It was claimed that a private sector boom would fill the gap left by the receding public sector, with jobs created by the former replacing jobs cut in the latter. But “expansionary fiscal contraction” has proved every bit as oxymoronic as it sounds. By taking an axe to the public sector, putting people in fear of their jobs and their livelihoods, Osborne has destroyed confidence in the economy and thus drastically reduced the level of demand that is there for the private sector to meet. Why, after all, would businesses expand and hire more staff if consumers are unwilling to spend money on goods and services? Fiscal contraction has resulted, not in private sector expansion, but in a deflationary death spiral.
Eighteen months ago, 47% of respondents told YouGov that they felt the government was handling the economy well, 25% said they were handling it badly, and 27% said “don’t know”. Today, the don’t knows count as only 8%. Thirty four per cent say the government is handling the economy well, and 57% say it is handling it badly.
Eighteen months ago, 49% of people said the way the government was cutting spending to reduce the deficit was good for the economy, 31% said it was bad, and 21% said “don’t know”. Today, 47% say it is bad for the economy, and 34% say it is good, and 19% don’t know.
Eighteen months ago, 37% of people said the way the government’s austerity measures were being imposed was fair, 33% said it was unfair, and 30% said “don’t know”. Today, 27% say it is fair, and 57% say it is unfair, and 16% don’t know.
Whether Labour can capitalise on all this is a separate question (the party's Blairite wing remains desperate to dump Ed Miliband's timid brand of social democracy and essentially embrace Osbornomics, even as it crashes and burns). What we do know is that Tory-Liberal austerity is failing the public, it is failing on its own terms, and it is bringing the coalition into severe disrepute.
Pretty much everyone to the left of David Cameron, George Osborne, Nick Clegg and Tony Blair argued from the start that austerity would not only cause immediate harm to those directly affected by cuts, tax rises and pay freezes, but also cause broader harm to the economy as a whole (perhaps even causing the government to miss its own arbitrary and wrongheaded fiscal targets) by removing demand while the economy was weak. After Black Tuesday, there can be no pleasure at all in saying “we told you so”. Notwithstanding their eventual political fate, it is not the Coalition and its most prominent supporters but the general public, today and in and generations to come, that will pay for this economic disaster made in Downing Street.
David Wearing is a PhD candidate in Political Science at the School of Public Policy, University College London. He is a co-editor of New Left Project.
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In their analysis of the crisis and its implications, Gamble's comments were the most interesting. We'll get to them below. But it was also useful to compare how the British, German and French centre-left currents are developing their responses. There was, as you might expect, a lot of overlap in their presentations. All expressed concern that the crisis would provoke a "populist" anti-Europe backlash. Emma Reynolds noted that the far-right Dutch politician Geert Wilders has started blaming Greeks as well Muslims for the Netherlands' problems. In this context Axelle Lemaire was keen to stress that the crisis was not a European one, but was a product of "national" policies: it is a debt crisis, not a 'euro crisis'. All agreed, too, that the centre-left parties needed to co-operate much more closely on developing a coordinated solution to the crisis. Reynolds noted that the centre-left currently leads only one EU government (Denmark). It is critical that this changes, she argued, because the European right is unable to resolve the crisis. Austerity, all three politicians agreed, couldn't work, because it kills growth. Reynolds and Lemaire also agreed that although austerity right now can't work, spending cuts will be needed at some point to deal with the deficit.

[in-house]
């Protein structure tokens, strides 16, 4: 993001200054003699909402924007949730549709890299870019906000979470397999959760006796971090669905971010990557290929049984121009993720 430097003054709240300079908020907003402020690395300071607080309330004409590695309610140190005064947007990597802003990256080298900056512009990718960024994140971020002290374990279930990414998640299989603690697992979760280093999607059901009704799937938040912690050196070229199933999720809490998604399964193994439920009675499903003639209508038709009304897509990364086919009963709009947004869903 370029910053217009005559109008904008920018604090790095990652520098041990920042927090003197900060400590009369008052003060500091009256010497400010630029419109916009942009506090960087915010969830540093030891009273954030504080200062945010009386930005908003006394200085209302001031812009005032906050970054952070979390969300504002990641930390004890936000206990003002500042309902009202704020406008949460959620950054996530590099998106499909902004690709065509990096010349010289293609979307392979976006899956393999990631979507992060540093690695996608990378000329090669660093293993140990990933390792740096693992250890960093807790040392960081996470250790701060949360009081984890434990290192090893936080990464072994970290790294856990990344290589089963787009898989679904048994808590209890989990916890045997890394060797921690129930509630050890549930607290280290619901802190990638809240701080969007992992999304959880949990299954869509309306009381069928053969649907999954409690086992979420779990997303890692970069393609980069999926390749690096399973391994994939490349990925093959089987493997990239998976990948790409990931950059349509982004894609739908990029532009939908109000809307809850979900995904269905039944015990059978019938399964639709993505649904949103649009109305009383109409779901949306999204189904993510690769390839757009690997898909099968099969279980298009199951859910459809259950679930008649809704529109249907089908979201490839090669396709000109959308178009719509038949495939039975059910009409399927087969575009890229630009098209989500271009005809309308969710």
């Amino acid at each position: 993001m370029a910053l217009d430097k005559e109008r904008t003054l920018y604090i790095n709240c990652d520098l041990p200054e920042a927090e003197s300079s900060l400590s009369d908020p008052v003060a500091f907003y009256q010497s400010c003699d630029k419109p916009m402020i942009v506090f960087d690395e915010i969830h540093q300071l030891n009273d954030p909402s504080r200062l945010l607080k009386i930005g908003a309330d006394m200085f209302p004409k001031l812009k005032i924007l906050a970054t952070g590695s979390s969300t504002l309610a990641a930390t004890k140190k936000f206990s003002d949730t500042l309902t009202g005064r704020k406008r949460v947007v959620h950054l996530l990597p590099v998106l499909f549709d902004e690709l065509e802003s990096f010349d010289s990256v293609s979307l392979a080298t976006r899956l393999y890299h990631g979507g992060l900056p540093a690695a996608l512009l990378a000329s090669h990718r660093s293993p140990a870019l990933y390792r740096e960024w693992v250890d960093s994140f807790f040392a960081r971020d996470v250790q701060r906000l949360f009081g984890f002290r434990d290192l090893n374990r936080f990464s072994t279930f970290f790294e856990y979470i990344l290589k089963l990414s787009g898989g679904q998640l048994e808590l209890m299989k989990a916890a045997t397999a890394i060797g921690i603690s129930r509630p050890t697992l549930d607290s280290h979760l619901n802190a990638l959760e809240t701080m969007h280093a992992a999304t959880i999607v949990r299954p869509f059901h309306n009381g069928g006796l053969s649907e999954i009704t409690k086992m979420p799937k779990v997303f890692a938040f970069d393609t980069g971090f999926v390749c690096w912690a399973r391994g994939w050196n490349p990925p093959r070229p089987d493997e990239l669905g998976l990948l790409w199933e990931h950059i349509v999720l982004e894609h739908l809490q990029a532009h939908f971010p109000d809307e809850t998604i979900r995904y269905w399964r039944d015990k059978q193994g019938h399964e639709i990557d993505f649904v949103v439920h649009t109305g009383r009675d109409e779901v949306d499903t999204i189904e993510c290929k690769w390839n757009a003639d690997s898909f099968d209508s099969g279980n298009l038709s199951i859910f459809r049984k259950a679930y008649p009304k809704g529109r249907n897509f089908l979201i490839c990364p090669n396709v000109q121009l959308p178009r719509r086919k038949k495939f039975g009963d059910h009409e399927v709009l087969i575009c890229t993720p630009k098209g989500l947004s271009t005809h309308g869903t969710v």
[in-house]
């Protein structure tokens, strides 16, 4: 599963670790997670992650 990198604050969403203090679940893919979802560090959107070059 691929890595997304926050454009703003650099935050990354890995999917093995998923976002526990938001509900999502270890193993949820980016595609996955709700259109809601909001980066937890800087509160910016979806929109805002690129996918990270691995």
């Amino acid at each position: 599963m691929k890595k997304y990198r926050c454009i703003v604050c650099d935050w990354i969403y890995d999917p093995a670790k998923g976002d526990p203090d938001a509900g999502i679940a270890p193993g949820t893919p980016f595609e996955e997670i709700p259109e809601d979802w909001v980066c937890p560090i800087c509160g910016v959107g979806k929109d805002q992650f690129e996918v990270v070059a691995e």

After each politician had made their fluffy opening remarks about the need for coordination and cooperation to develop a response to the crisis at a European level, it was interesting to see how quickly divisions emerged. The most obvious was fault-line was between the British MP and the representatives from France and Germany, centred on the role of finance. Both Lemaire and Sieling stressed the need for much stronger financial regulation, prohibition of some of the more exotic financial instruments that played a big role in causing the 2008 crisis, and instituting a financial transactions tax. Sieling pointed out that world GNP increased from $22bn in 1990 to $63bn in 2010, while over the same time period the market in derivatives increased from $2bn to $600bn – completely disconnected from any real-world productive activity. The relative size and profitability of the financial sector had, he said, to be shrunk. Lemaire agreed that the UK needed to reduce its dependency upon the City.